For Greece, 21 April, 1967, was the day when the army colonels overthrew the government resulting in seven years of dictatorship for the country.

Though the military takeover was feared by many politicians as well as Constantine, the young king of Greece, it was three lower-ranking officers who took over power rather than generals as everyone had feared. Colonel Georgios Papadopoulos, Brigadier General Stylianos Pattakos and Colonel Nikolaos Makarezos were the ones who ordered tanks to roll down Athens.

Greeks woke up to a surreal 21 April, 1967, was surreal as tanks rolled down Panepistimiou Street and battle hymns played on the radio before an announcement confirmed that the Hellenic Armed Forces had taken over the governance of the country.

Soldiers took over the most crucial areas of the capital and key politicians were arrested along with Lieutenant General Grigorios Spandidakis, the Commander-in-Chief of the Greek Army.

Members of Greece’s left were arrested as the “colonels” of the dictatorship warned that Greece was in danger of falling into the hands of communists. Upon assuming power there were 10,000 names already on a list for those to be captured, including composer Mikis Theodorakis, other artists and left-wing academics. Black-listed individuals were sent to Yaros island concentration camp, and many suffered brutal tortures which left them scarred for life.

Freedom of speech ceased to exist and strict censorship laws were implemented while Greeks were encouraged to become informants and spy on their neighbours.

Former president of the Greek Community of Melbourne Christos Mourikis told Neos Kosmos what that time meant for the Greek diaspora.

“Greeks abroad were opposed to the military dictatorship right from the start, including Greeks in Australia,” he said. “News of the dictatorship of 21 April reached here via foreign news agencies and later on the same day, the front page headlines of the local afternoon press were ‘Greek Army seizes power’. The news fell like lightning on the Greek community. New migrants, who came in droves at that time from Greece, brought with them news of the climate within Greece and they lived with agony regarding developments. The same occurred in the community press, especially in Neos Kosmos (an organ, back then, of the Greek Left in Australia). Just as in Greece, in this distant country, Greeks also agonised over the situation in their birthplace, and had not expected a military dictatorship.”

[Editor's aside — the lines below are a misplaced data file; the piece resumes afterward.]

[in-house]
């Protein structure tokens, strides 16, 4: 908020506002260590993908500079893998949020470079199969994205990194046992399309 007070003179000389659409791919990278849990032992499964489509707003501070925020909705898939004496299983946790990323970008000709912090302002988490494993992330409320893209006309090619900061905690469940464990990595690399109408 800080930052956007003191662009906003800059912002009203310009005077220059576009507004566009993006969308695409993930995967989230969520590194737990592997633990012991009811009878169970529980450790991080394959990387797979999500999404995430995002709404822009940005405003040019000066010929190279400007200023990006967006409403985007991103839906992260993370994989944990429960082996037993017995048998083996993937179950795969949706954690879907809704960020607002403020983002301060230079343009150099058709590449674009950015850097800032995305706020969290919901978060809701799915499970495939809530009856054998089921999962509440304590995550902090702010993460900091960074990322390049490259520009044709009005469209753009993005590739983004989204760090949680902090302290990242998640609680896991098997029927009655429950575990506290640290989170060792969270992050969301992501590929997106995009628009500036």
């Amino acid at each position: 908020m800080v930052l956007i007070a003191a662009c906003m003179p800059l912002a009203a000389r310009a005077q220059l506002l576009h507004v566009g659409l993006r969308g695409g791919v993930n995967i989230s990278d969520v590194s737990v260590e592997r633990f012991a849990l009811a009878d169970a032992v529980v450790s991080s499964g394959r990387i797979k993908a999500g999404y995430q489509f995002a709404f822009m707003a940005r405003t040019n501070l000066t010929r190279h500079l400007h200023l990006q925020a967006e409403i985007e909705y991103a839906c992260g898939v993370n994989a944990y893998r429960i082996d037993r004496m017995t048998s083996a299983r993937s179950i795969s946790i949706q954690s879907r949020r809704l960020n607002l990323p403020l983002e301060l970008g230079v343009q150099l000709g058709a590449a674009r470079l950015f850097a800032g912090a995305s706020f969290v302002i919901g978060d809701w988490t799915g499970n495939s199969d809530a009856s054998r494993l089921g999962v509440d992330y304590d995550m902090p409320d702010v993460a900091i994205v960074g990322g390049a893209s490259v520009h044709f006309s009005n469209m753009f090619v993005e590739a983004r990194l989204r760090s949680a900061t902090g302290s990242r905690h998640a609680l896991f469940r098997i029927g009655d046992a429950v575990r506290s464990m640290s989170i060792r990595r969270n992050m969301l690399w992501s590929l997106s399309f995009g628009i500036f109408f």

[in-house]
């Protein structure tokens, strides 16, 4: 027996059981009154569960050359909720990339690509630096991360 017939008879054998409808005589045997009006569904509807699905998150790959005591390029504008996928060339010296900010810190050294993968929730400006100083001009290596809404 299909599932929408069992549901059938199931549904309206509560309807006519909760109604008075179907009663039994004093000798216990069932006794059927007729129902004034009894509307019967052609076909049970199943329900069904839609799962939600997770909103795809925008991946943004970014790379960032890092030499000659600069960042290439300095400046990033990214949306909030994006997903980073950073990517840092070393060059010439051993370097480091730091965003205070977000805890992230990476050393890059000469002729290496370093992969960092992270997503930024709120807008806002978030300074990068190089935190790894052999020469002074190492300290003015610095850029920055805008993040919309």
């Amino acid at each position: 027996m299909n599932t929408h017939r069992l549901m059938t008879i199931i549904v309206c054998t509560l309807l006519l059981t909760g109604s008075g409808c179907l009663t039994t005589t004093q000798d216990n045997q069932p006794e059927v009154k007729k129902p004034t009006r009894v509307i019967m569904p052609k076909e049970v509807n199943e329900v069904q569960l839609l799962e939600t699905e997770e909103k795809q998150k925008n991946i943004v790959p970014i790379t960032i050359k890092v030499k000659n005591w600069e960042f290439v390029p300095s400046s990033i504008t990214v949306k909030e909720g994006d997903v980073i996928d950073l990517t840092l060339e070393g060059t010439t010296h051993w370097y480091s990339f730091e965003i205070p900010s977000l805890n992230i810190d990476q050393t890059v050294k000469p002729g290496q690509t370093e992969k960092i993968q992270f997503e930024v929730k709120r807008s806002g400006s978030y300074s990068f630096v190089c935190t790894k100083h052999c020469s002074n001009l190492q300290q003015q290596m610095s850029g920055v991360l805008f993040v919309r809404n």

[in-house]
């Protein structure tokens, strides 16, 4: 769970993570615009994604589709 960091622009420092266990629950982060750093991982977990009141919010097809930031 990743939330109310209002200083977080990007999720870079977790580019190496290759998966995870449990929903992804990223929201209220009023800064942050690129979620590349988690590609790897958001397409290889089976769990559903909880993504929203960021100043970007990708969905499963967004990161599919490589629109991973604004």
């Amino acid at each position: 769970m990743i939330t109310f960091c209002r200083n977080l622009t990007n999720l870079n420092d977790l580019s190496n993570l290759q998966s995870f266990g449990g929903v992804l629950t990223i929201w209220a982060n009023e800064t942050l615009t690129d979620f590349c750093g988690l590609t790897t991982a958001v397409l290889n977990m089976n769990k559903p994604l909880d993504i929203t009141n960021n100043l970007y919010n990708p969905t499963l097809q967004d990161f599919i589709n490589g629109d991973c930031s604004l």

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In Greece, brutal tortures left many scarred for life and were brushed under the carpet by the “colonels” who tried to cover the crimes with a frenzy of public works in an effort to become more likeable. They built new schools, hospitals, factories, stadiums and roads.

Despite the new works and huge public celebrations to celebrate the 21 April anniversary and other feasts being held for Greeks, most people within Greece and especially Greeks abroad did all they could to showcase how the colonels were violating human rights in their regime.

The junta succumbed to the anger of the Greek people and huge public outcry by calling elections where Colonel Papasopoulos appointed himself as President and Spyridon Markezinis as the prime minister of Greece. The rigged elections were later followed by a huge uprising at the Greek Polytechnic (Polytechnio).

A few hundred students and other Greek citizens occupied the building of the Polytechnic (National Technical University of Athens) and demanded colonels leave power. They created their own printing press and a pirate radio station.

On 17 November 1973, the military forced its way into the university and cleared out the students, leaving several dead.

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The incident allowed Colonel Dimitrios Ioannidis to bring down Papadopoulos on 25 November with another coup. His plan to overthrow Archbishop Makariod, President of Cyprus, so that Greece and Cyprus could unite was followed by the Turkish invasion of the island on 20 July, 1974. Three days later, Ioannidis resigned, paving the way for statesman Constantine Karamanlis to return to Greece and create a democratic government.

The nightmare ended for Greece, but for Cyprus it had just begun and is occupied by Turkey to this very day.